By the next summer, Bert had found an upright boiler and, out of this evolved what has come to be known around the reunions as 'The Johnson Wind Machine'. Mounted on a three-wheel tractor chassis, it is like no other. Right up in front stands a wind-mill. Pipes, valves, gauges, whistles, governor all do the right things, performing the special functions expected of each. Even the engine goes forward and backward, completely obedient to Bert's slightest command and merest whim. A mighty tribute, in the rare form of three-wheeled steam ambulation, to Bert's inventiveness and mechanical prowess. As a tot we doubt if Bert Johnson, even in his fertile child's imagination, ever dreamed he'd someday ride a steam-powered, smoke-belching, whistle-tooting tricycle with a windmill up front. But he does just that and we're proud of him for so doing.
The decor of a windmill, heretofore unheard of as adorning a steam engine deck, let along the front end, might at least sooth the engineer's brow with sweet zephyrs when the July sun got a little hot around the gaping firebox door. While, on the front end, it could serve well as a radiator cooler on a gas tractor. But here we have Bert Johnson driving a steam powered velocipede with the windmill up-front and we're sure Bert didn't mean it for cooling the steam boiler.
Well, the windmill is just another facet of Bert Johnson's busy life. He says he wishes he'd kept track of the number of windmills he's sold and set up in northwestern Illinois, over the years. Next to steam power, Bert's greatest interest is in wind power. Maybe, after all, with this so-called 'ecology thing', Bert Johnson has a way of convincing the 'clean air boys' that his steam engine windmill tri-cycle blows the good air in and the smoke out at the threshing reunions. And, Bert, why not belt that windmill up to a generator and help solve the fuel shortage as well as the atmospherics?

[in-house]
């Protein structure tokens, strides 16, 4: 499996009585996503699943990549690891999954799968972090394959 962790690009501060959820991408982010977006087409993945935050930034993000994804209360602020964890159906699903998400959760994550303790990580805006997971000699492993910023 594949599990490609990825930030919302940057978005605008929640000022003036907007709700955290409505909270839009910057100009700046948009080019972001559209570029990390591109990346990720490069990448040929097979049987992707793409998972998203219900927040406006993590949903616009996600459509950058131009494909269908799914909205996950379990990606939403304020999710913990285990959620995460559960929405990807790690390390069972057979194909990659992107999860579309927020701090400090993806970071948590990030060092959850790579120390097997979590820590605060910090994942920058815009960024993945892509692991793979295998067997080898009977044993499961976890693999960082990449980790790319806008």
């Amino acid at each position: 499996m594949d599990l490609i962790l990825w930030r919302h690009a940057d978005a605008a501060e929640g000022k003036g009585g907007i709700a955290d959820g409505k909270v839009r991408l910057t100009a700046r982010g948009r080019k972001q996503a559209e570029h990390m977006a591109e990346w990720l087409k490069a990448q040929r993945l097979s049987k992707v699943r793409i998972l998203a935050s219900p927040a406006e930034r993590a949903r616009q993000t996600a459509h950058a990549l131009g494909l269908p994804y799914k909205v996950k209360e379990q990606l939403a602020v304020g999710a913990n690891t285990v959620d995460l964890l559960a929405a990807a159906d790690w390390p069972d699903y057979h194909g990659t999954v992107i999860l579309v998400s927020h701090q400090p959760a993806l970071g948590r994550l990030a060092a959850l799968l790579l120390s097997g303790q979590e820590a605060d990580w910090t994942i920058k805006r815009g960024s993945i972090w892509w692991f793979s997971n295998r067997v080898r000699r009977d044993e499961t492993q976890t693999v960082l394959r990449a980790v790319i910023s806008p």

Having arrived at his 90th birthday, on July 18, 1973, Bert Johnson has long since dropped counting the years. For now on Bert's only bragging about the passing years as additional mileposts most others never reach. Besides being active in local church circles, the Lions Club and as a member of the board of directors in the local bank, Bert also serves on the local cemetary board, and gives the impression he's just getting started.